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Retinol and retinoids: an 89-year-old powerhouse ingredient that has made a comeback in recent years

In 1931, Swiss chemist Paul Karrer changed the trajectory of skincare forever. He identified retinol alongside other retinoids as the chemical makeup of Vitamin A, one of the body’s essential nutrients for boosting cell turnover. Retinol was a tricky compound, prone to quick degeneration when exposed to oxygen and light.

In 1971, Retin-A, a brand name for retinoic acid, was FDA approved as a prescription-strength treatment for acne. Suddenly, dermatologists started reporting a variety of benefits such as reduction in fine lines and hyperpigmentation. But, due to the lack of knowledge in how much and how often to use the product, major concerns regarding side effects like dryness and irritation shelved the product for a few years. For decades, retinol was not an option as a skincare ingredient because it was harder to stabilize than retinoic acid.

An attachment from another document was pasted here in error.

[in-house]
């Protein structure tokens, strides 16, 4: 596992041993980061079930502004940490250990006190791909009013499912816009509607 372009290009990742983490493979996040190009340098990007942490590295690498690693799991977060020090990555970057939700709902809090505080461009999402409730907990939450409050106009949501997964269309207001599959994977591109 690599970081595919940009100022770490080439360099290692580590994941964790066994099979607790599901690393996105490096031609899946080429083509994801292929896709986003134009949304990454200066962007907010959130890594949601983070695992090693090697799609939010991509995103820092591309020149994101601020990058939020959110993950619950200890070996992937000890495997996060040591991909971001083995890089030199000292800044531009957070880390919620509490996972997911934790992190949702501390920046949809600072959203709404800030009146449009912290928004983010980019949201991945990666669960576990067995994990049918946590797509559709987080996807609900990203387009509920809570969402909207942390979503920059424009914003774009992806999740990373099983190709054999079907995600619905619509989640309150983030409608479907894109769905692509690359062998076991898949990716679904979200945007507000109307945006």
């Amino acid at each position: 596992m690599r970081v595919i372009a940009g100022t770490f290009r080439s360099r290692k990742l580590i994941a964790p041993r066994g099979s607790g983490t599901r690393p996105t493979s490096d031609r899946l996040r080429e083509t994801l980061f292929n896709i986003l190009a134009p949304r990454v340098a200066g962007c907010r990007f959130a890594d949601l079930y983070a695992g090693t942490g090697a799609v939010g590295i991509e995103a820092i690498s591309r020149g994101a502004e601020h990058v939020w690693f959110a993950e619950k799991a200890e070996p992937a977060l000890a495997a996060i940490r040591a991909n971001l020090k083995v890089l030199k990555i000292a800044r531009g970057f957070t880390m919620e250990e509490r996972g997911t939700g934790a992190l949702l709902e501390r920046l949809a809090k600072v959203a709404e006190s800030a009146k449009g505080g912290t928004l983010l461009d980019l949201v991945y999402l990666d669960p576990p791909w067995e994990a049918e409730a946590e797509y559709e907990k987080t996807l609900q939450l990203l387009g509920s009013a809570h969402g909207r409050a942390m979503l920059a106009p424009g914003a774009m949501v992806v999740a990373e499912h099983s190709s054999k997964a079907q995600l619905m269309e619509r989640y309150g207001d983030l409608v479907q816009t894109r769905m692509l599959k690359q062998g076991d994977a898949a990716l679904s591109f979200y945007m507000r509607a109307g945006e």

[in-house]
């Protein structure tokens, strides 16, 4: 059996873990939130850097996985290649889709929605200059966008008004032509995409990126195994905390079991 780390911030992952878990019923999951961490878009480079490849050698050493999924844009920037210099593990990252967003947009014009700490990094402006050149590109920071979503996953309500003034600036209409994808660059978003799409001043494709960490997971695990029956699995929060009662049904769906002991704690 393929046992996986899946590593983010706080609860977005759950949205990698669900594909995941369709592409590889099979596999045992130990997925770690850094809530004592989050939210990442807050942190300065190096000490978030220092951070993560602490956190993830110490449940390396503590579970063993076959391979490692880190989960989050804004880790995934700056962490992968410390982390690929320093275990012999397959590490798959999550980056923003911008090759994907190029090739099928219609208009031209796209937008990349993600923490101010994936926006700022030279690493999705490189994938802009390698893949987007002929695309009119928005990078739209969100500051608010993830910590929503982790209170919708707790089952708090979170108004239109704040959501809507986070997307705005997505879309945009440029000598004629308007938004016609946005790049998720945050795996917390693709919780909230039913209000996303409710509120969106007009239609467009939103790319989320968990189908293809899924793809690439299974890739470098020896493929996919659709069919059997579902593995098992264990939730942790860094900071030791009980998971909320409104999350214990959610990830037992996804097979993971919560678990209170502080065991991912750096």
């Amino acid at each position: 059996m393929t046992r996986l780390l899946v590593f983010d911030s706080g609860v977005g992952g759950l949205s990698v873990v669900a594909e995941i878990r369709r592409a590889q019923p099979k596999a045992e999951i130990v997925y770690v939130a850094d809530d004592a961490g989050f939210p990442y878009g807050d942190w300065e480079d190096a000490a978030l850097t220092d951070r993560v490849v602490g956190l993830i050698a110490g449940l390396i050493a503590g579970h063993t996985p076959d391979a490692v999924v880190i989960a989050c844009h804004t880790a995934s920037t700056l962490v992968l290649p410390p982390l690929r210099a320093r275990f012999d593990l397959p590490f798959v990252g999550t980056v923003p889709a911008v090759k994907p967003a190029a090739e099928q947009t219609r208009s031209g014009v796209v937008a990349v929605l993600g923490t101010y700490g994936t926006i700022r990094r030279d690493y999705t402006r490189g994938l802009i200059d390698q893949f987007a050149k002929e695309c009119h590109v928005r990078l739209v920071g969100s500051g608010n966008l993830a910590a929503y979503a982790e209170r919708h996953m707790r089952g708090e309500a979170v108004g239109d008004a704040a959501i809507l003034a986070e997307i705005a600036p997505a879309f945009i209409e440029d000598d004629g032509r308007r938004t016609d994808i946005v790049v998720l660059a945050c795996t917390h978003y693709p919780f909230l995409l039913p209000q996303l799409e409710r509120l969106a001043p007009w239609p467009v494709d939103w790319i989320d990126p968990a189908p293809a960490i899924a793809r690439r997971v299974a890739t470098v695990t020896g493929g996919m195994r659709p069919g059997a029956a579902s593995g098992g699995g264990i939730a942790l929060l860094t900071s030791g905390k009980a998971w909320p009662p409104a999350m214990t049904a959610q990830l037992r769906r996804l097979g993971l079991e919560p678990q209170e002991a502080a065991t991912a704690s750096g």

Over the years, researchers began to focus on retinol (the milder parent molecule) for everyday use and over-the-counter products. Researchers soon discovered that when retinol goes onto your skin, your cells receive the retinol and retain it — to then convert only what your skin needs into retinoic acid. This made the ingredient even more consumer friendly than Retin-A, leading to the technological advances that have had more to do with the appropriate packaging of retinol than retinol itself. Pharmaceutical companies have now taken major strides to make retinol stable enough to live in a bottle with other active ingredients.

Today, you can find a variety of serums, creams, and oils containing retinol. Consult your dermatologist to appropriately incorporate this powerhouse ingredient into your regimen and achieve your best complexion to date.

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